Picked up a K mount Sigma 10-20mm. I know people can get enamoured with different things - speed, sharpness, reach. At the moment I'm on a wide kick.

View attachment 261321_PXK1339 by Walter Kernow, on Flickr

Quick shot down the valley at 10mm

View attachment 261322PXK59946 by Walter Kernow, on Flickr

Pentax 15mm DA for Comparison

View attachment 261323PXK59953 by Walter Kernow, on Flickr
Very cool! My issue that's turned up with the K-mount Sigma 17-50/2.8 is a heck of a lot of purple fringing. Have you run into any with the 10-20?
 

phigmov

Probably Not Walter Kernow
Location
Aotearoa
Very cool! My issue that's turned up with the K-mount Sigma 17-50/2.8 is a heck of a lot of purple fringing. Have you run into any with the 10-20?
Weather has been terrible here. Will have to get it out and about - will let you know when I post some pics in the Pentax thread. Incidentally I got a Sigma 17-70 f2.8 with my K-7 and was not super impressed with it on the older sensor; seemed to perform much better on the K-5.
 

William Lewis

Veteran
Location
Hayward WI
Real Name
William Lewis
I have a Jupiter 12 as my wide angle lens. It's not a bad lens and I don't want to get rid of it but it's not necessarily the one I want as my primary wide lens. Then I found this:

s-l500.jpg


For a ridiculously low price. The pictures look good for the price, there is one possible problem in the description but the price was low enough to take the risk. It should go well with my 50/1.5 Nokton and 90/4 Elmar.
 

William Lewis

Veteran
Location
Hayward WI
Real Name
William Lewis
Despite DHL's claims it wouldn't be till next tuesday, my new to me 35/1.7 Ultron arrived. Supposedly foggy and wobbly. I don't see _any_ haze even with the flashlight. I don't feel any barrel wiggle. I think that I got one hell of a steal, I mean deal, here folks.

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This bit of brassing is the worst thing I can find.
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Looks pretty on the 240 ;)

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MiguelATF

Hall of Famer
Location
Talent, Oregon (far from the madding crowd)
Real Name
Miguel Tejada-Flores
I stumbled across a reasonably-priced camera + lens duo --- of a camera I have been intrigued by since it was first announced, and more intrigued by the posts of our own Bill Palmer (aka Lightmancer) here on Cameraderie - as well as via the photographs (and words) of two photographers I admire immensely, Patrick La Roque and Charlene Winfred.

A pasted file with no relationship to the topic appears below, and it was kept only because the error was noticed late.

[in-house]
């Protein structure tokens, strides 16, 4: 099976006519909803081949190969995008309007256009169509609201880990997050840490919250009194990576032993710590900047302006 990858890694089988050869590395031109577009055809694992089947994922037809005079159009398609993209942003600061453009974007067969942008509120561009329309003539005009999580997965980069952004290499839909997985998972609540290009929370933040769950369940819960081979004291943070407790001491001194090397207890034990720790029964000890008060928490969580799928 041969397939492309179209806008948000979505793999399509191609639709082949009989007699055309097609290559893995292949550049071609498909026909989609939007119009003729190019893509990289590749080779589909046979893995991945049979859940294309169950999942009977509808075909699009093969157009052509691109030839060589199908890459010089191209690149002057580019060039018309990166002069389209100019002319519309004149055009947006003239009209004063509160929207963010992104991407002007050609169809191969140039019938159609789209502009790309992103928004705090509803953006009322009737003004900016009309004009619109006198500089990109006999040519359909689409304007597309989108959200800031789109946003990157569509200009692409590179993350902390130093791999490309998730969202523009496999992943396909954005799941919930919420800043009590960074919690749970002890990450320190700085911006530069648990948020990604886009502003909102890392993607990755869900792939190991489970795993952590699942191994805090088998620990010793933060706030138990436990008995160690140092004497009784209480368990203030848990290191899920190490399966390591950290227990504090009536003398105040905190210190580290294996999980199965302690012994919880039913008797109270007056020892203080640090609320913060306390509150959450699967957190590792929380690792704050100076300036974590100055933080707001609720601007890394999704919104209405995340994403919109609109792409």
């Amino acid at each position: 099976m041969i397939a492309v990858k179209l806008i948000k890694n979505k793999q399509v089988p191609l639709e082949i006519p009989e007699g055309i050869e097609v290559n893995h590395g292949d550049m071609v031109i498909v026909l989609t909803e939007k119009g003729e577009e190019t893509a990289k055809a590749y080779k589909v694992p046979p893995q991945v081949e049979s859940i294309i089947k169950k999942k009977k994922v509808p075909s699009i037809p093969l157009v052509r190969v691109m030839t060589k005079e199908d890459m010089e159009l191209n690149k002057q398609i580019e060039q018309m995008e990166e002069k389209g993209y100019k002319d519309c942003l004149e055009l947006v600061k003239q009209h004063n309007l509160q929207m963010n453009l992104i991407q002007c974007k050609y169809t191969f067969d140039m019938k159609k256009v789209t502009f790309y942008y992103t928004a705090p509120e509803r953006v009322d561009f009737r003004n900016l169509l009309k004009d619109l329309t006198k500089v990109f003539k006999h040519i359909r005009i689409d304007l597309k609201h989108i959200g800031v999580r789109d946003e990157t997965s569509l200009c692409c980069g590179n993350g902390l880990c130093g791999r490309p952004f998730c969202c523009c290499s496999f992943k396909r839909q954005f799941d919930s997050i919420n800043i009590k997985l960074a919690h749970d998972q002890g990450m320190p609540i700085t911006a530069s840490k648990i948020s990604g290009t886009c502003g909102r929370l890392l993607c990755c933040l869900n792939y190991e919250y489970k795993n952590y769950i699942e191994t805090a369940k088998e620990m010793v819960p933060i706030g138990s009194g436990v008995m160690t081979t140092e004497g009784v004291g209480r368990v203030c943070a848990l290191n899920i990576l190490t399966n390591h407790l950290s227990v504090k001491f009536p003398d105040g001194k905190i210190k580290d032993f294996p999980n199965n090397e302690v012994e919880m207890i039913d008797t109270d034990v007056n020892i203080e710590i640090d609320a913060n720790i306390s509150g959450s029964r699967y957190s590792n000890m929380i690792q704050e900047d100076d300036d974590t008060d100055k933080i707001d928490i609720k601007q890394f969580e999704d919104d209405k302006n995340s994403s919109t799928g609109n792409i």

X30_Jun22_21_X-Pro3_top.jpg
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It's beautifully made. And I like the way (or should I say wayS, plural) it's designed. Dials and buttons that seem to make sense.

X30_Jun22_21_X-Pro3_dials.jpg
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Was having a conversation with a close friend of mine who is a fine photographer and who, like me, only started using digital cameras after years and years of shooting analog (mainly older-school SLR's). He commented that in 99% of his shooting, he only uses the viewfinder or EVF, and never consults the screen. I don't think I'm as high as 99%, but in this day-and-age of screen-only photography, I definitely fall into the obsessed-with-viewfinders camp. Short version: I think I can live with this layout, easily.

X30_Jun22_21_X-Pro3_back.jpg
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The lens is a departure for me - I've gravitated toward wider angles for some time - but for years I shot with only a 50mm on ancient Pentaxes, so in a way this 35mm feels like, if not exactly a homecoming, a return to familiar territory.

X30_Jun22_21_X-Pro3_front.jpg
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My quick initial reactions: the OVF is interesting but the EVF is much, much nicer. Sizewise, it feels surprisingly comparable to my former wonderful Pentax KP: the Fuji is longer but the Pentax is deeper and heavier, and overall, both cameras feel nicely substantial (and well-engineered) in hand.

More (hopefully) to follow...
 

rayvonn

Hall of Famer
I stumbled across a reasonably-priced camera + lens duo --- of a camera I have been intrigued by since it was first announced, and more intrigued by the posts of our own Bill Palmer (aka Lightmancer) here on Cameraderie - as well as via the photographs (and words) of two photographers I admire immensely, Patrick La Roque and Charlene Winfred.

View attachment 261944

It's beautifully made. And I like the way (or should I say wayS, plural) it's designed. Dials and buttons that seem to make sense.

View attachment 261945

Was having a conversation with a close friend of mine who is a fine photographer and who, like me, only started using digital cameras after years and years of shooting analog (mainly older-school SLR's). He commented that in 99% of his shooting, he only uses the viewfinder or EVF, and never consults the screen. I don't think I'm as high as 99%, but in this day-and-age of screen-only photography, I definitely fall into the obsessed-with-viewfinders camp. Short version: I think I can live with this layout, easily.

View attachment 261946

The lens is a departure for me - I've gravitated toward wider angles for some time - but for years I shot with only a 50mm on ancient Pentaxes, so in a way this 35mm feels like, if not exactly a homecoming, a return to familiar territory.

View attachment 261947

My quick initial reactions: the OVF is interesting but the EVF is much, much nicer. Sizewise, it feels surprisingly comparable to my former wonderful Pentax KP: the Fuji is longer but the Pentax is deeper and heavier, and overall, both cameras feel nicely substantial (and well-engineered) in hand.